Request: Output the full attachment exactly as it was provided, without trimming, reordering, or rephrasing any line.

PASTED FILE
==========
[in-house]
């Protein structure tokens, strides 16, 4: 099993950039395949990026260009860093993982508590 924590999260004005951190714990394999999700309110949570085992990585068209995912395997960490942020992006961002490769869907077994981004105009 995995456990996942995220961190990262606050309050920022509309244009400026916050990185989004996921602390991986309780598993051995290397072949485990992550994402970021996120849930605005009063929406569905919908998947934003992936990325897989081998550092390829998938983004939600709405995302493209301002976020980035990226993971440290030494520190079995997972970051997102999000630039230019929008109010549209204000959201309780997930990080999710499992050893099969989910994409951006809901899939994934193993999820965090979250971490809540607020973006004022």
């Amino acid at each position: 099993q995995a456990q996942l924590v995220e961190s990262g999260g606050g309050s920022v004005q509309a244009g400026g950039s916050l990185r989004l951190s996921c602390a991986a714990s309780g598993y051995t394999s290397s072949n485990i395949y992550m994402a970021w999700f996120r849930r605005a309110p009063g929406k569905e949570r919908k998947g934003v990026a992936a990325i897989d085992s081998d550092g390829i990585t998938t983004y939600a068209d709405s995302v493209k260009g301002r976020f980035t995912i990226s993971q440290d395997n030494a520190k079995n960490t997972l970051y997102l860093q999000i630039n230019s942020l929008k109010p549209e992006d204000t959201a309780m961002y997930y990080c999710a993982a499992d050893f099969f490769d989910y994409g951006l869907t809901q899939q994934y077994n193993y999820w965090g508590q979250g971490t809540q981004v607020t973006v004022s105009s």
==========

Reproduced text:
[in-house]
């Protein structure tokens, strides 16, 4: 099993950039395949990026260009860093993982508590 924590999260004005951190714990394999999700309110949570085992990585068209995912395997960490942020992006961002490769869907077994981004105009 995995456990996942995220961190990262606050309050920022509309244009400026916050990185989004996921602390991986309780598993051995290397072949485990992550994402970021996120849930605005009063929406569905919908998947934003992936990325897989081998550092390829998938983004939600709405995302493209301002976020980035990226993971440290030494520190079995997972970051997102999000630039230019929008109010549209204000959201309780997930990080999710499992050893099969989910994409951006809901899939994934193993999820965090979250971490809540607020973006004022």
């Amino acid at each position: 099993q995995a456990q996942l924590v995220e961190s990262g999260g606050g309050s920022v004005q509309a244009g400026g950039s916050l990185r989004l951190s996921c602390a991986a714990s309780g598993y051995t394999s290397s072949n485990i395949y992550m994402a970021w999700f996120r849930r605005a309110p009063g929406k569905e949570r919908k998947g934003v990026a992936a990325i897989d085992s081998d550092g390829i990585t998938t983004y939600a068209d709405s995302v493209k260009g301002r976020f980035t995912i990226s993971q440290d395997n030494a520190k079995n960490t997972l970051y997102l860093q999000i630039n230019s942020l929008k109010p549209e992006d204000t959201a309780m961002y997930y990080c999710a993982a499992d050893f099969f490769d989910y994409g951006l869907t809901q899939q994934y077994n193993y999820w965090g508590q979250g971490t809540q981004v607020t973006v004022s105009s």